• Grocery shopping

  • Cleaning

  • Showering

  • Morning & bedtime routines

  • The list goes on...

It just adds up. Therefore, the actual "free time" you have left after work for activities may be 2-3 hours instead of 8.

The same goes for work. According to various studies, the time for effective work is about 50% of your total working hours. The remaining time is lost to the factors mentioned above, administrative work and meetings.

Simple math applied: You may plan 30-35 hours of tasks, but in reality you only have 20 hours.

So you overestimate the time available by 1.5 - 1.8, both in your free time and in your working time.

5. The Protocol to take ACTION

  1. Stop beating yourself up. You are not a loser. You are just as bad at estimating as anyone else.

  2. Track your time meticulously for 1-2 weeks. Write down every single thing you do, when you did it and how long it took. This will tell you exactly how much time you actually have at hand to allocate. If you are too lazy to do this, start with 2 hours of free time for your evening and 50% of your total work week.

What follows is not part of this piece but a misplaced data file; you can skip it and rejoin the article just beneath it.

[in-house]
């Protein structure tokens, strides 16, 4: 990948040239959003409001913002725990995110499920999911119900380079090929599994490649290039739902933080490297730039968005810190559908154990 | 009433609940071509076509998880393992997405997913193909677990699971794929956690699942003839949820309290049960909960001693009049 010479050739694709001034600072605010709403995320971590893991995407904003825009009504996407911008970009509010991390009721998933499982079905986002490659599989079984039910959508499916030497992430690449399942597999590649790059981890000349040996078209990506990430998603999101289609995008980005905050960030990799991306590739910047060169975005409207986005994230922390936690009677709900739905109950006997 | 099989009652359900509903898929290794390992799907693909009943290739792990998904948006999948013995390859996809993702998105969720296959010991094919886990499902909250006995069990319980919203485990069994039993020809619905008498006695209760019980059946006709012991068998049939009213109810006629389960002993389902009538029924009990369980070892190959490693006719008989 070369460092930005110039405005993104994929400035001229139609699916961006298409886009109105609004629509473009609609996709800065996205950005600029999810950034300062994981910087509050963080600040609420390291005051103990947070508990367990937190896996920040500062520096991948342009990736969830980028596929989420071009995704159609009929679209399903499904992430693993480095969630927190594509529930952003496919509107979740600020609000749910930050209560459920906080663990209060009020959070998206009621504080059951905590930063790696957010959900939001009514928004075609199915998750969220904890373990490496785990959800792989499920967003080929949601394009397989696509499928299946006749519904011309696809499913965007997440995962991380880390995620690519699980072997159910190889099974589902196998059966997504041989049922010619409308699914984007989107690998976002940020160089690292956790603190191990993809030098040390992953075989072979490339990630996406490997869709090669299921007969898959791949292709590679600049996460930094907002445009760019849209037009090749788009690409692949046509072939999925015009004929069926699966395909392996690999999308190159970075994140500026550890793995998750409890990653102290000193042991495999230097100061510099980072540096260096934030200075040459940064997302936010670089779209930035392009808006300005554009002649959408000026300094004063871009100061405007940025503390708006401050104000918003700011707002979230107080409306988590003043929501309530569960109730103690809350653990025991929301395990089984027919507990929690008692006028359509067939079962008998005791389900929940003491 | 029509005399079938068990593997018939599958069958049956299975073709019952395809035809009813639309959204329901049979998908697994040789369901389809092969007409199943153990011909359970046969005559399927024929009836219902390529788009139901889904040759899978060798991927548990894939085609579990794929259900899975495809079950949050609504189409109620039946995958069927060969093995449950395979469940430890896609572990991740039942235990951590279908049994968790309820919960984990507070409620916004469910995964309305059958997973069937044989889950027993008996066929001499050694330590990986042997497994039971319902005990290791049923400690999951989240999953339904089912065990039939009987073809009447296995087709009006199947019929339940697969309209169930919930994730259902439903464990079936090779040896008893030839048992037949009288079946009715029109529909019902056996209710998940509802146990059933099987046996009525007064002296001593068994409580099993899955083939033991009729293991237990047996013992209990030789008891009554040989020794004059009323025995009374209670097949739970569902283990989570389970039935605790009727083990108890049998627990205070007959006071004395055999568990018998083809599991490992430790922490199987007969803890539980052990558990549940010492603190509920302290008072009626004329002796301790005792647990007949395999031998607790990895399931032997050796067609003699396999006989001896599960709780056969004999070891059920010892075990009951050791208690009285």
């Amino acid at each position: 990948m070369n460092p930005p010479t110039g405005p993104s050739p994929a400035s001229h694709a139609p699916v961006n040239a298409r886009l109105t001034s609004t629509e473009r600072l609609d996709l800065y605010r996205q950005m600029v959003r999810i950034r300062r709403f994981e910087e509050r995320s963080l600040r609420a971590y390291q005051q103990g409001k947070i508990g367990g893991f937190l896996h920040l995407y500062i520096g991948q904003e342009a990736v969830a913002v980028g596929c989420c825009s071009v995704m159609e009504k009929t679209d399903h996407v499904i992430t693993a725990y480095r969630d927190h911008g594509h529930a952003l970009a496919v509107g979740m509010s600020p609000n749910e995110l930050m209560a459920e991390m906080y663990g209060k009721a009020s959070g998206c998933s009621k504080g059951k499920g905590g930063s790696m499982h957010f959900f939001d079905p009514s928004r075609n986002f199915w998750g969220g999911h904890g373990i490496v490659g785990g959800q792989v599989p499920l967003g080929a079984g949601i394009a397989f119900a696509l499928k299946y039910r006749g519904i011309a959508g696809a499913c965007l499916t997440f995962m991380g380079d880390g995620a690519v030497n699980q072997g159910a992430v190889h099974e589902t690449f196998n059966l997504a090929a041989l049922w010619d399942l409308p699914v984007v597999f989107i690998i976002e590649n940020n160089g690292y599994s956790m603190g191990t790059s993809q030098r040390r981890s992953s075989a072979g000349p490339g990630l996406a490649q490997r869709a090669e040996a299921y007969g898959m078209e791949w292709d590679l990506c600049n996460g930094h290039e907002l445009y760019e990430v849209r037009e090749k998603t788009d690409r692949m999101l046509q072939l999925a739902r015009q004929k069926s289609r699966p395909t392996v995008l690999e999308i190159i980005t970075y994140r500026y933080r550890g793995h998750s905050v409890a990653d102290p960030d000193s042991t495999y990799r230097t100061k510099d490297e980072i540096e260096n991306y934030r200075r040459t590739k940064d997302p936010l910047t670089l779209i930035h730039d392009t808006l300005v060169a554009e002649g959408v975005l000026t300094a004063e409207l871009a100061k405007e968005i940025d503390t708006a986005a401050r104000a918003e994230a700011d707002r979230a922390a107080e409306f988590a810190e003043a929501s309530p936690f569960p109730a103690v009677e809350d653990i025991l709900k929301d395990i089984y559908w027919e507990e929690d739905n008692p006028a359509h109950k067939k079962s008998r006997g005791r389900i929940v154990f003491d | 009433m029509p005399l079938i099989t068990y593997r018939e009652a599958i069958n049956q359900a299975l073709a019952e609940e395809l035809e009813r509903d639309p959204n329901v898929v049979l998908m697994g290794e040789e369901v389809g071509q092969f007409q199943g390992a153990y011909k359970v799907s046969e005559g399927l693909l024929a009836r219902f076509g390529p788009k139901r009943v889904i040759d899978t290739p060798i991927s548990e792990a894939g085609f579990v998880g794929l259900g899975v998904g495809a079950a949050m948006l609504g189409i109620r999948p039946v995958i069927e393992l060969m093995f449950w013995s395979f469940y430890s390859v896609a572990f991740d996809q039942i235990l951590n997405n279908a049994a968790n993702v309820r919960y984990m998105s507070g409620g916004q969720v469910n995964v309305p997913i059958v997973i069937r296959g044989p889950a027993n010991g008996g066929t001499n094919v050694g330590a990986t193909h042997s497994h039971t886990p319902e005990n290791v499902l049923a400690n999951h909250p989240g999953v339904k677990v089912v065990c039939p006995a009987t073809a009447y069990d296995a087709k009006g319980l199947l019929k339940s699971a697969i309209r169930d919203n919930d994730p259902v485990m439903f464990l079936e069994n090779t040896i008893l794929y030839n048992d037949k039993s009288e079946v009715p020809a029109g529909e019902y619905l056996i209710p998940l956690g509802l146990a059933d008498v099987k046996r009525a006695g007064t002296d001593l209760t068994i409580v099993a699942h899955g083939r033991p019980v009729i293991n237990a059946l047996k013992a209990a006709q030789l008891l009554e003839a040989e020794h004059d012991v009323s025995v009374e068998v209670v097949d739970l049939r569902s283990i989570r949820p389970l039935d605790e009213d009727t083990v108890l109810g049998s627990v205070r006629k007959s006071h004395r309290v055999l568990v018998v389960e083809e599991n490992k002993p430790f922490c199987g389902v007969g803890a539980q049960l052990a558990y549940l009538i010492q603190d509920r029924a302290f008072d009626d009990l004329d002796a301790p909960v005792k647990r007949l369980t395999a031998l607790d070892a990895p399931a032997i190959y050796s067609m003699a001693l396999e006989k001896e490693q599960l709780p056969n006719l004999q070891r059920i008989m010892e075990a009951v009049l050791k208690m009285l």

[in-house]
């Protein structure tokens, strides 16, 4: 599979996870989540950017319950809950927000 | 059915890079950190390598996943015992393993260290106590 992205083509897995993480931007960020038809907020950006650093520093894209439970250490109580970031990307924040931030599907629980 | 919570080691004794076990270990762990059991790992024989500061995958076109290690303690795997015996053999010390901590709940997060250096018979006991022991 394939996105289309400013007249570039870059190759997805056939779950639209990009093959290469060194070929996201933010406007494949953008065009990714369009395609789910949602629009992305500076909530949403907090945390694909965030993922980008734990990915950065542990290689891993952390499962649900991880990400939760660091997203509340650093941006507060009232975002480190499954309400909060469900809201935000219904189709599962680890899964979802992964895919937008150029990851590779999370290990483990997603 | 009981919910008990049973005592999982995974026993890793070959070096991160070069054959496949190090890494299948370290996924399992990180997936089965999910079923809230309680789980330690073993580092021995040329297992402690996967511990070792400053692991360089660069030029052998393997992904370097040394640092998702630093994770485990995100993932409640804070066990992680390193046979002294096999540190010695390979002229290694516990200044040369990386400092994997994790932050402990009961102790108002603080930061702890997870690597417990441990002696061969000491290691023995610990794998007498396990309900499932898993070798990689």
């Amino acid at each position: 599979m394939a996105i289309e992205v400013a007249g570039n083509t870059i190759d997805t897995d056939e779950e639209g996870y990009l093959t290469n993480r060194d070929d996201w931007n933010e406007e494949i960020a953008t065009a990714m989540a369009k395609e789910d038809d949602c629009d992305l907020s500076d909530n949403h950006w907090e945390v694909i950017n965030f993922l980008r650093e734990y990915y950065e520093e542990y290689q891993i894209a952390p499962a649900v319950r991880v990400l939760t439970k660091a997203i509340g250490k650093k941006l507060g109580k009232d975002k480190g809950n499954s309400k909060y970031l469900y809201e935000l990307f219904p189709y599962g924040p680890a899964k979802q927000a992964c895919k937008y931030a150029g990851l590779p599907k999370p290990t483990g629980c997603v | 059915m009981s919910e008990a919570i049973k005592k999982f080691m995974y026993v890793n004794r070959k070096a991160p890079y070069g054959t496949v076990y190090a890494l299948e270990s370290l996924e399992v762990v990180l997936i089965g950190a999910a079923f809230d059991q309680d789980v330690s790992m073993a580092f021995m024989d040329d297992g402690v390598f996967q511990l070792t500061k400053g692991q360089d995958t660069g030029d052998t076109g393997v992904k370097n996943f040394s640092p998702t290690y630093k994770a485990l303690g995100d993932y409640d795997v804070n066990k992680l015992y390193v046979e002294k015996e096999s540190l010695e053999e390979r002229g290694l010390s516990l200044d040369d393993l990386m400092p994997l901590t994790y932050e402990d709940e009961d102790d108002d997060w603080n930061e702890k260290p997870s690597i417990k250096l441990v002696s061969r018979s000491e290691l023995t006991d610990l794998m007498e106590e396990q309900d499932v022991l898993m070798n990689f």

3. Use the Eisenhower Matrix to prioritize your tasks, estimate the time needed for each of them and multiply it by 1.63. If you are unsure, ask your manager what you should work on first.

  4. Timeboxing 2.0: Start with the highest priority task and block time for it in your calendar. One task at a time. Ignore everything else.

  5. When you are finished, note how much you actually worked on each task to compare the number with your estimate. Over time, you will find your own "estimation error coefficient" that you can apply to future planning.

  6. Most importantly, change your mindset: Completing 1 important task a day is better than working on 10 but getting nothing done.

This knowledge comes at 0 cost

If you learned something,
be generous and share it with friends or family.

See ya next week
Lemmy

Recap:

  • To-do lists allow us to be distracted by the easy or urgent tasks at the expense of the important work.

  • Time-boxing is impractical because life disrupts your plans every day.

  • Tasks take 1.63 times longer than expected.

  • Available time is 1.5 to 1.8 times less than expected.

  • Focus on 1 task at a time.

  • Prioritize with your manager and team members. Use the Eisenhower Matrix for discussion.